Thursday was dedicated to COVID-19 and revolved around the sluggish vaccination campaign and the ways to jumpstart it, while on Friday the council will discuss the the issues of defense and cooperation with the bloc's Mediterranean members, and will be joined by NATO Secretary General Jens Stoltenberg.
On Thursday, the heads of state and governments agreed to speed up the authorization, production and distribution of vaccines against the coronavirus. The EU leaders stressed that manufacturing companies must also ensure the predictability of the production and supply of vaccines. European leaders also spoke in favor of the need to expand opportunities for the early detection and control of new variants of the coronavirus.
The keyword is coordination as the EU is desperately trying to get past the cacophony of repeated excuses for the inaction, delays and errors of Brussels in dealing with the pandemic.
Vaccination is still a sore topic for the EU leadership, which has been promising a lot but never quite living up to its promises over the last few months. At this point when major European countries are starting to wonder if they should not look elsewhere for getting more shipments of vaccines for their failing vaccination campaigns.
One most glaring flaws in the bloc's vaccination strategy are the speed of emergency authorization by the European Medicines Agency coupled with the speed of ordering. According to a diplomat working at the European Council services, the speed of ordering is what gave the UK "a strong lead over the EU".
Another issue is the allocation of vaccines, with some countries not taking their share and creating surpluses used by others.
This is confirmed by Marc Van Ranst, a virologist and professor at the KU Leuven university.
Apart from vaccination, another pressing issue on the European Council agenda is so-called vaccine passports, as well as the problem of these uncoordinated movement restrictions.
The official EU position and recommendation is not to forbid all air and land travel, but only to "strongly discourage" citizens to travel; except for serious or emergency reasons.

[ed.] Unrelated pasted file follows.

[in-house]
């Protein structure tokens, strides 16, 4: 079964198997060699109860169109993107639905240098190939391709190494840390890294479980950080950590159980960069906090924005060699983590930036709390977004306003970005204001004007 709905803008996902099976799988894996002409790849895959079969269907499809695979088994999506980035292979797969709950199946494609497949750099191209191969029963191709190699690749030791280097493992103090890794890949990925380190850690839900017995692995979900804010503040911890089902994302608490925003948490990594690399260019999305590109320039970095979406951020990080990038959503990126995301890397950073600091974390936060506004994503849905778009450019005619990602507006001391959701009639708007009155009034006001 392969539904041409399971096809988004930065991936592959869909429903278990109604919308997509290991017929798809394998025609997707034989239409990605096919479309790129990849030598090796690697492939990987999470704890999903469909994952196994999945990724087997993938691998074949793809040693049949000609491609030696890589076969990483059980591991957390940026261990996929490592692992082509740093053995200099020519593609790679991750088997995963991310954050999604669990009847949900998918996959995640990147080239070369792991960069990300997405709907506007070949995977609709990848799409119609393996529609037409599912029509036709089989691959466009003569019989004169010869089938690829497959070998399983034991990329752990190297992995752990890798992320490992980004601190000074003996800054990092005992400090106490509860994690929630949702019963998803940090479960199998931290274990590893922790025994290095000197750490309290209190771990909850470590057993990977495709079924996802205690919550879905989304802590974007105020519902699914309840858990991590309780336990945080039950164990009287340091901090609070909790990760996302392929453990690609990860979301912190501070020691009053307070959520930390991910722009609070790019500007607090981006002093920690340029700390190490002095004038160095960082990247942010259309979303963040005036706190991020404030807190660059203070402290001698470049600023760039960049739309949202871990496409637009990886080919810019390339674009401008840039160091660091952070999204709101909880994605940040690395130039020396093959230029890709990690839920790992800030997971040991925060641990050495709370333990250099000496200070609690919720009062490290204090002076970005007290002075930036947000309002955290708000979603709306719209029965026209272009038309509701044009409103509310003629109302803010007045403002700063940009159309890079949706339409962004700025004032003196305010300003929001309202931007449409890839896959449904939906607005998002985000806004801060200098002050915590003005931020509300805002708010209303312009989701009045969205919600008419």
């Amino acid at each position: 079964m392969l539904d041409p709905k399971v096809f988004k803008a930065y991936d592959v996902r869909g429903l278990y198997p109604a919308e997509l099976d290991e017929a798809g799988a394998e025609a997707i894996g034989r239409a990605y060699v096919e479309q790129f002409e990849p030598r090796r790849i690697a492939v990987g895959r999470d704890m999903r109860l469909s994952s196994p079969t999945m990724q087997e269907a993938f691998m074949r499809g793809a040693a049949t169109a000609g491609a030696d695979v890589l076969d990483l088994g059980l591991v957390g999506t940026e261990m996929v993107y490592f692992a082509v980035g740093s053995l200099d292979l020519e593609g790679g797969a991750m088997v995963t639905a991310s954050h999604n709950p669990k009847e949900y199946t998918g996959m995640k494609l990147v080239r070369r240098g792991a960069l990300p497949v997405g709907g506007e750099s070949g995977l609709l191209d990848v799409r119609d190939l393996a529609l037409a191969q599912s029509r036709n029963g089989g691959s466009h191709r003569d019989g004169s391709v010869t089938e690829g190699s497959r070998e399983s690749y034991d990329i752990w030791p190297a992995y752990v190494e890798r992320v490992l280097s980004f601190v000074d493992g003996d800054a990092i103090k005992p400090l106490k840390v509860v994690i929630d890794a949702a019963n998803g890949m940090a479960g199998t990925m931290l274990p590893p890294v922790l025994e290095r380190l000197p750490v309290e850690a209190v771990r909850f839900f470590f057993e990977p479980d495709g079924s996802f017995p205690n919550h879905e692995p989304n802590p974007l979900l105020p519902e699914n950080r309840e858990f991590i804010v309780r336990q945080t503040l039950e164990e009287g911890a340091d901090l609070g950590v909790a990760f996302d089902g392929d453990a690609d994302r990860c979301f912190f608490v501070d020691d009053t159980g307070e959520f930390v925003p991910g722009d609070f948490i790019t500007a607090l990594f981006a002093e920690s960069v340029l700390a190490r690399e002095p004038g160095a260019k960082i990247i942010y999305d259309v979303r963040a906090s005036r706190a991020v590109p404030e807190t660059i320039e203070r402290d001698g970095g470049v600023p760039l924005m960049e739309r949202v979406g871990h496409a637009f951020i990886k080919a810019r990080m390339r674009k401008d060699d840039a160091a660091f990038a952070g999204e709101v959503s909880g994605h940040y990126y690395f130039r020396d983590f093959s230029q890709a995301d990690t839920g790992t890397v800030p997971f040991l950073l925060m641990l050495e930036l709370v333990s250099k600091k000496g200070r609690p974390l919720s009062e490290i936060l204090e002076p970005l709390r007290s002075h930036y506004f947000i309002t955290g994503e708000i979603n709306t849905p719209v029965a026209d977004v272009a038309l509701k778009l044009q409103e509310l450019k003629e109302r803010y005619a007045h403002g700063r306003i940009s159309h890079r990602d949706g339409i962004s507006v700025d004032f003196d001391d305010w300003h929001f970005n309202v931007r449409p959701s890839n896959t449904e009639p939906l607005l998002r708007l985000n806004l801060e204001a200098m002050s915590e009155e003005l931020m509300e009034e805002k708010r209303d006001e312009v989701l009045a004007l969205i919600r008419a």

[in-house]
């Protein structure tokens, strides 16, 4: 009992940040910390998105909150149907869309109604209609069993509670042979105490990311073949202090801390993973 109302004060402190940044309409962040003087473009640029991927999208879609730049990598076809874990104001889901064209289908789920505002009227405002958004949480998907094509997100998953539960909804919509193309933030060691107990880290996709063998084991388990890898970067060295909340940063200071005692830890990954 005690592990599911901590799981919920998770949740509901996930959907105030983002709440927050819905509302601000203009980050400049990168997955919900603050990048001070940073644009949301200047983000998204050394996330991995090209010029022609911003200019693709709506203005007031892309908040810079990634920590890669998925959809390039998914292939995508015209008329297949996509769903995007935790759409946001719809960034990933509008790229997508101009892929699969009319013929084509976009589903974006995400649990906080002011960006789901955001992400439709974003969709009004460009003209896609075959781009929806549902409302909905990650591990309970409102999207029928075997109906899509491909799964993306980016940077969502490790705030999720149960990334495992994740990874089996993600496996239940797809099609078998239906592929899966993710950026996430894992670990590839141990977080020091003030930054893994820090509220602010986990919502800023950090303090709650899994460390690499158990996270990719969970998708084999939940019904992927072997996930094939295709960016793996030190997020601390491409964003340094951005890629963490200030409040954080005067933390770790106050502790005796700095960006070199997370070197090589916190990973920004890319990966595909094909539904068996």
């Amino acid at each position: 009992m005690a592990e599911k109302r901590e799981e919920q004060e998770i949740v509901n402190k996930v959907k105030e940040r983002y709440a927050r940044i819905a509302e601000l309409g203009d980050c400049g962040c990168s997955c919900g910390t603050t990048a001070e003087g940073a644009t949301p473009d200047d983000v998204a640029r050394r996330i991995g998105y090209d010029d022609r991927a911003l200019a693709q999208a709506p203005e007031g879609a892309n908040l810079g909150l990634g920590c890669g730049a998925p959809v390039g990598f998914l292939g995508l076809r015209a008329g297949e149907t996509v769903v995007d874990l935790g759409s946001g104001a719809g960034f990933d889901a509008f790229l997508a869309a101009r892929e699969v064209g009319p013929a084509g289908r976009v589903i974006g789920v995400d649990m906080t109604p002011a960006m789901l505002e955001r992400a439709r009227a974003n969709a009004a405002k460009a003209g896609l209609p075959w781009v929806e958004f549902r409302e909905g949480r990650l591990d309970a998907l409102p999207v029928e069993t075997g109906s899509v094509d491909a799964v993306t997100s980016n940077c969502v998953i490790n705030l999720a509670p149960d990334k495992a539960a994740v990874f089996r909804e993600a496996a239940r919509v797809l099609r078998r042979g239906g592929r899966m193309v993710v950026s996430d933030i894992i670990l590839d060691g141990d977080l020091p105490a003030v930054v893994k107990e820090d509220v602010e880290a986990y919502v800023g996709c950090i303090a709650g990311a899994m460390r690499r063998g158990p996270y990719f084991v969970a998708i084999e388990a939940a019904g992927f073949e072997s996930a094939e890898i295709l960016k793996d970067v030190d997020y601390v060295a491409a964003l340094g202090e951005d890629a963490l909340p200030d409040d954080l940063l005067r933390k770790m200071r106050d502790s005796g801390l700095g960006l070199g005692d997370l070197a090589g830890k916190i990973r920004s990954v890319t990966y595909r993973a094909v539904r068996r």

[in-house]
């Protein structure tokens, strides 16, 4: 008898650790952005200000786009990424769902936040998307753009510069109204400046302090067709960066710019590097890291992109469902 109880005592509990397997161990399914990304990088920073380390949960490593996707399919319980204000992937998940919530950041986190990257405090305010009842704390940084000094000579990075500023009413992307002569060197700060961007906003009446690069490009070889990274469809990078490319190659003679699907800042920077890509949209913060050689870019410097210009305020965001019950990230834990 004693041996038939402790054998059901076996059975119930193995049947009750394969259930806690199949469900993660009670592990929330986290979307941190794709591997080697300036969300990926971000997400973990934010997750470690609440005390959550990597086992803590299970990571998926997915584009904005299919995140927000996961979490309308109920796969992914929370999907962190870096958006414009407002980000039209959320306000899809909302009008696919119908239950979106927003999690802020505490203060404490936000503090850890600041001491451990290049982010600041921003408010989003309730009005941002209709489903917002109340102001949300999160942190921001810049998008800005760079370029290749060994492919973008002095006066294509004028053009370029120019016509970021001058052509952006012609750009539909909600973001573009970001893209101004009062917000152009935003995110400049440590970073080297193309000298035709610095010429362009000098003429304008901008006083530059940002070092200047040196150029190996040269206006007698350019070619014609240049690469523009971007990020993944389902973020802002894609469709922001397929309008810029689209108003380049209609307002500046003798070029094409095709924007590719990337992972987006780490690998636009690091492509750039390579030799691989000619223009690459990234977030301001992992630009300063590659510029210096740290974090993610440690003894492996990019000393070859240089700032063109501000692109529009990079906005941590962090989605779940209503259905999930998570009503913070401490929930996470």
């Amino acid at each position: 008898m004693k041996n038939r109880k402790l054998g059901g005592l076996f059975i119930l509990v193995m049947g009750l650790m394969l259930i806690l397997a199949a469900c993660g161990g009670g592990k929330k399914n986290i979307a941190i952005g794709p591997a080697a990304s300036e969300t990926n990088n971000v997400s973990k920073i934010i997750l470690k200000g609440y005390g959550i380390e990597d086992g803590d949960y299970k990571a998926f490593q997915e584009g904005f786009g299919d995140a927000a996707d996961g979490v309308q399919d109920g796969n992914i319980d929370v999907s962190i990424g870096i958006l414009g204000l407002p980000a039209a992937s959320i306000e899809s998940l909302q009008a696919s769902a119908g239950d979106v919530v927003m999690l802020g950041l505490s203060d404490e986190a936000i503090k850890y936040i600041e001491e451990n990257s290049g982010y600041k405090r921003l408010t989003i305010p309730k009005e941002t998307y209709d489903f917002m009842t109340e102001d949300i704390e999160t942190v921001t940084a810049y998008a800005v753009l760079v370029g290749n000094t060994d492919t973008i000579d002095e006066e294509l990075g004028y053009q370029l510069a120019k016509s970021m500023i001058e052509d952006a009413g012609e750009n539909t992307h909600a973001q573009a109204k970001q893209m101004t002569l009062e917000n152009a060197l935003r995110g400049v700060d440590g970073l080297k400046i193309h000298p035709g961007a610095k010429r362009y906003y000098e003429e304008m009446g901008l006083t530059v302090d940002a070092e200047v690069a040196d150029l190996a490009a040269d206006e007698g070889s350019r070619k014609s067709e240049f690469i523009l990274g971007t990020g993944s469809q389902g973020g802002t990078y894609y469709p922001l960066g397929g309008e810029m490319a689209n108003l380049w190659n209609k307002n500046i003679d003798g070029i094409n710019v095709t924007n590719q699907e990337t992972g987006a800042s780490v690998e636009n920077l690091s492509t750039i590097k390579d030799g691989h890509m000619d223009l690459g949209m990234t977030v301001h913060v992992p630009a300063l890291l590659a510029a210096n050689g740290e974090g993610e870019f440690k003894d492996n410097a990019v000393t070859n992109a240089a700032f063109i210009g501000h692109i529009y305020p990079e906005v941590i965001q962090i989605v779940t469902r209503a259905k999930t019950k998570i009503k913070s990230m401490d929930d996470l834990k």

Nevertheless, some countries, such as Germany or Belgium have gone further. Belgium, for example, outright forbids its citizens to travel, except for emergency issues. This has prompted a response from the European Commission, which earlier in the week gave Belgium 10 days to justify the measure.
Meanwhile, airlines have stated that they would demand from travelers on their planes to produce some kind of vaccine passport. Some member states are in favor and intend to enlarge the scope of the vaccine passport making it mandatory to enter cinemas, theaters or even restaurants, for example.
Others, such as France or Belgium declare that it is much too early to discuss that, proposing to wait until 70 percent of the adult population is vaccinated. Since these countries currently hover at about 4 percent, the vaccine passport will likely have to wait for next autumn or even winter.
As the vaccination-related issues refuse to go away the European Council members certainly have enough to talk about.
“This last is important. Even in corporate environments, it is very difficult to remove an underling for incompetence if that underling has seniority and a long history of good performance reviews. As in government bureaucracies, the easiest way to deal with such people is often to “kick them upstairs”: promote them to a higher post, where they become somebody else’s problem.”